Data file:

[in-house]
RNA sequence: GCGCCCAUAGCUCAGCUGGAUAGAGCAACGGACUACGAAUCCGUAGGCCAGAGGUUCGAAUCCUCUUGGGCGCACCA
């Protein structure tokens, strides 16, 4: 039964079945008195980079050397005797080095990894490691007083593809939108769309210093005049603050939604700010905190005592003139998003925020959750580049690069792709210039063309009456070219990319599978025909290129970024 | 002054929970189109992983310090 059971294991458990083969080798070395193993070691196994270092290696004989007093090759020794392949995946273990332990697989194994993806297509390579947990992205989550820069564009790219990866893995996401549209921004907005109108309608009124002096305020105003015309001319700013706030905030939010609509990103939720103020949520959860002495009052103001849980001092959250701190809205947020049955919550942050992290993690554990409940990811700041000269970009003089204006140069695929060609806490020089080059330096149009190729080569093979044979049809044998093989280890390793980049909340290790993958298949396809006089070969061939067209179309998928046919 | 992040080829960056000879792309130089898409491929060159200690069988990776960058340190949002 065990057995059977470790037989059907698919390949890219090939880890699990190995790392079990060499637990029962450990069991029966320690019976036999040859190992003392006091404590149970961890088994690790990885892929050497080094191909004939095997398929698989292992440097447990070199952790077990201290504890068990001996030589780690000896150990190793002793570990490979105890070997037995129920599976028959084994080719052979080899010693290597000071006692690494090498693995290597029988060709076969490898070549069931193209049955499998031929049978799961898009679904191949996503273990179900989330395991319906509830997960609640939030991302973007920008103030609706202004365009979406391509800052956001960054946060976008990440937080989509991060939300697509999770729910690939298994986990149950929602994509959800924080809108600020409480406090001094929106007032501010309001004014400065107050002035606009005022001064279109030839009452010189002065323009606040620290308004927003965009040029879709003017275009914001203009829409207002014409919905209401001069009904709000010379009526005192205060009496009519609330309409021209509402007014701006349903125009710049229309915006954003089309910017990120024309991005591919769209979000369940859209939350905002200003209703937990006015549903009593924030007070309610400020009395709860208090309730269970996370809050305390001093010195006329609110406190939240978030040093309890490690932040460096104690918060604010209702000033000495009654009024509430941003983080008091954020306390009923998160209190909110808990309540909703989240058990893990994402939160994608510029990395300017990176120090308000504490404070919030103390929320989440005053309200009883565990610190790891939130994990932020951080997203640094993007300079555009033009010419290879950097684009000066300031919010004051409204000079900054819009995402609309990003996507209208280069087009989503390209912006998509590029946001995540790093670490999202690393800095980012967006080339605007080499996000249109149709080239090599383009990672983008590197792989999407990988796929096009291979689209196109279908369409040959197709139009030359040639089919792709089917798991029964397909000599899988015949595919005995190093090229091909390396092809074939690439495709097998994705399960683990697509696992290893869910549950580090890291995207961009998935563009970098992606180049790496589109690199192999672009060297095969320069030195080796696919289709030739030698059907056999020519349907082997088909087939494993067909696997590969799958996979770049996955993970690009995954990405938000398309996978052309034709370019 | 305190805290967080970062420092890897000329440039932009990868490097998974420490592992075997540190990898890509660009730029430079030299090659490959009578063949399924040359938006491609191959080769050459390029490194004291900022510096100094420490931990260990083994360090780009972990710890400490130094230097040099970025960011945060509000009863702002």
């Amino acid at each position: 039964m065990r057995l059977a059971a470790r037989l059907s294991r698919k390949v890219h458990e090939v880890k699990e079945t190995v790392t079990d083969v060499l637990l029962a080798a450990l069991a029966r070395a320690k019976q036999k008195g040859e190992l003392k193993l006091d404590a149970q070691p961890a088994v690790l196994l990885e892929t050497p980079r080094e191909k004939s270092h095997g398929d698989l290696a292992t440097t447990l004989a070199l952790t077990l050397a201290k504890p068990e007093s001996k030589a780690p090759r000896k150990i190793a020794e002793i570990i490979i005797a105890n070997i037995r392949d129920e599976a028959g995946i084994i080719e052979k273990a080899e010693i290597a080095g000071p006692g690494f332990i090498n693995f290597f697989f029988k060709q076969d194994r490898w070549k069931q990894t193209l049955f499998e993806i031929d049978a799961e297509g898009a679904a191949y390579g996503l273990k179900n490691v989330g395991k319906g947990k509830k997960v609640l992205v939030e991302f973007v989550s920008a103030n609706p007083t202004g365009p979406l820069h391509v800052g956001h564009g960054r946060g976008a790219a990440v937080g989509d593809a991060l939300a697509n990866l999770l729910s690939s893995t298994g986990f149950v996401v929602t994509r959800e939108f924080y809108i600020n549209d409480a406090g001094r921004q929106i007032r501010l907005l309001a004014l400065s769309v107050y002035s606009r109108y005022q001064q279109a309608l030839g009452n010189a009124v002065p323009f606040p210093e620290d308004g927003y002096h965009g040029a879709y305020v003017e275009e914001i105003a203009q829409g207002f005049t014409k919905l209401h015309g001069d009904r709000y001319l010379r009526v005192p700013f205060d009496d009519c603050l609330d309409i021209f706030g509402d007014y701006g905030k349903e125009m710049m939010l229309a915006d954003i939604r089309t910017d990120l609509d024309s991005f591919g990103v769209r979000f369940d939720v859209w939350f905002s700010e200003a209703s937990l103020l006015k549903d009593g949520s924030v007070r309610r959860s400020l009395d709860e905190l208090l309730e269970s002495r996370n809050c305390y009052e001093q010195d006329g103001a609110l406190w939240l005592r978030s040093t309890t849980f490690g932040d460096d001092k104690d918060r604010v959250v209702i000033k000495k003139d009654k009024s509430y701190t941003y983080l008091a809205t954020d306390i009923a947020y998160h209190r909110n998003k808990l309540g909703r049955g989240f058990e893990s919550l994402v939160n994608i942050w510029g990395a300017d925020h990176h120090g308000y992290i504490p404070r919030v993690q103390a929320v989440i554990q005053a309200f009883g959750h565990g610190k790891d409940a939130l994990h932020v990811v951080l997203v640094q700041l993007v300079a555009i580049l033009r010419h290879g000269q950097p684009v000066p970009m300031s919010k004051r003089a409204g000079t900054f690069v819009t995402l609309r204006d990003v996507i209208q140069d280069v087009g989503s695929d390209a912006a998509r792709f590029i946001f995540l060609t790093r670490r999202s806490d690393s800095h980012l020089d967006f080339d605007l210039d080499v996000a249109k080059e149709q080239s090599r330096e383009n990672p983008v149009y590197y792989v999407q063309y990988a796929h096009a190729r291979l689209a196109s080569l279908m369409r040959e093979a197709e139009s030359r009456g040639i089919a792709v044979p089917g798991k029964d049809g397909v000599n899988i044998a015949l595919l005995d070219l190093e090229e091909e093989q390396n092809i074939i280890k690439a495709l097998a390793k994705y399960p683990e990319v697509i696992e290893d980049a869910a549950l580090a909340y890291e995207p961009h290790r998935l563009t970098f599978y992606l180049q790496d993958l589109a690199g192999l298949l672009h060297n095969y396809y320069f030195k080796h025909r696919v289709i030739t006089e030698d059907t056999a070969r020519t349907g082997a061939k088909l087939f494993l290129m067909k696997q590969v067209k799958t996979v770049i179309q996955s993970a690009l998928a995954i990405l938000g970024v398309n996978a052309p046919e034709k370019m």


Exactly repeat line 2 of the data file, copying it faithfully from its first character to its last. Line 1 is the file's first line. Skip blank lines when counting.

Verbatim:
RNA sequence: GCGCCCAUAGCUCAGCUGGAUAGAGCAACGGACUACGAAUCCGUAGGCCAGAGGUUCGAAUCCUCUUGGGCGCACCA